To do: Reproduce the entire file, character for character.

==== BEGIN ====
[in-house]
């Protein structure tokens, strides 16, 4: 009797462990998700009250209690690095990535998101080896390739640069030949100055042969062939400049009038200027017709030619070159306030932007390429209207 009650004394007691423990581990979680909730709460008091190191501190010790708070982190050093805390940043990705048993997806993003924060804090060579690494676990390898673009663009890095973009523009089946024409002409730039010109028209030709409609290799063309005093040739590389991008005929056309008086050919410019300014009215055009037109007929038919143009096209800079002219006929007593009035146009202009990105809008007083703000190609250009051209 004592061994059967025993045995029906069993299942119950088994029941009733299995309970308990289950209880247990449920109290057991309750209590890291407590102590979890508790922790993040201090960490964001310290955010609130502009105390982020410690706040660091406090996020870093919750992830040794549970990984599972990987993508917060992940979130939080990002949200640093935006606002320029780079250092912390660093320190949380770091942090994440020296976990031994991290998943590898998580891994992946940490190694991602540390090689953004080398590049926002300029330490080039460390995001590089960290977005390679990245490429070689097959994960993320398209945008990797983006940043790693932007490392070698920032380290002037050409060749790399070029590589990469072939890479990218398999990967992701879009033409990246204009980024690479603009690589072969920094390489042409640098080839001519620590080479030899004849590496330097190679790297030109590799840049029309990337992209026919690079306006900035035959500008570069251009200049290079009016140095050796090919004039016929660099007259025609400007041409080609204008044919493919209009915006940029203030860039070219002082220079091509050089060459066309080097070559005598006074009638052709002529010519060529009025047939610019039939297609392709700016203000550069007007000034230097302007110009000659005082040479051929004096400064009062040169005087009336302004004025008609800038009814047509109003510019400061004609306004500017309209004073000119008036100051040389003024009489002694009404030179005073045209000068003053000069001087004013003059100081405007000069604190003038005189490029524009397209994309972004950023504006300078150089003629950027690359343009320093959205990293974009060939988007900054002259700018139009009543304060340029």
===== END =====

[in-house]
């Protein structure tokens, strides 16, 4: 009797462990998700009250209690690095990535998101080896390739640069030949100055042969062939400049009038200027017709030619070159306030932007390429209207 009650004394007691423990581990979680909730709460008091190191501190010790708070982190050093805390940043990705048993997806993003924060804090060579690494676990390898673009663009890095973009523009089946024409002409730039010109028209030709409609290799063309005093040739590389991008005929056309008086050919410019300014009215055009037109007929038919143009096209800079002219006929007593009035146009202009990105809008007083703000190609250009051209 004592061994059967025993045995029906069993299942119950088994029941009733299995309970308990289950209880247990449920109290057991309750209590890291407590102590979890508790922790993040201090960490964001310290955010609130502009105390982020410690706040660091406090996020870093919750992830040794549970990984599972990987993508917060992940979130939080990002949200640093935006606002320029780079250092912390660093320190949380770091942090994440020296976990031994991290998943590898998580891994992946940490190694991602540390090689953004080398590049926002300029330490080039460390995001590089960290977005390679990245490429070689097959994960993320398209945008990797983006940043790693932007490392070698920032380290002037050409060749790399070029590589990469072939890479990218398999990967992701879009033409990246204009980024690479603009690589072969920094390489042409640098080839001519620590080479030899004849590496330097190679790297030109590799840049029309990337992209026919690079306006900035035959500008570069251009200049290079009016140095050796090919004039016929660099007259025609400007041409080609204008044919493919209009915006940029203030860039070219002082220079091509050089060459066309080097070559005598006074009638052709002529010519060529009025047939610019039939297609392709700016203000550069007007000034230097302007110009000659005082040479051929004096400064009062040169005087009336302004004025008609800038009814047509109003510019400061004609306004500017309209004073000119008036100051040389003024009489002694009404030179005073045209000068003053000069001087004013003059100081405007000069604190003038005189490029524009397209994309972004950023504006300078150089003629950027690359343009320093959205990293974009060939988007900054002259700018139009009543304060340029």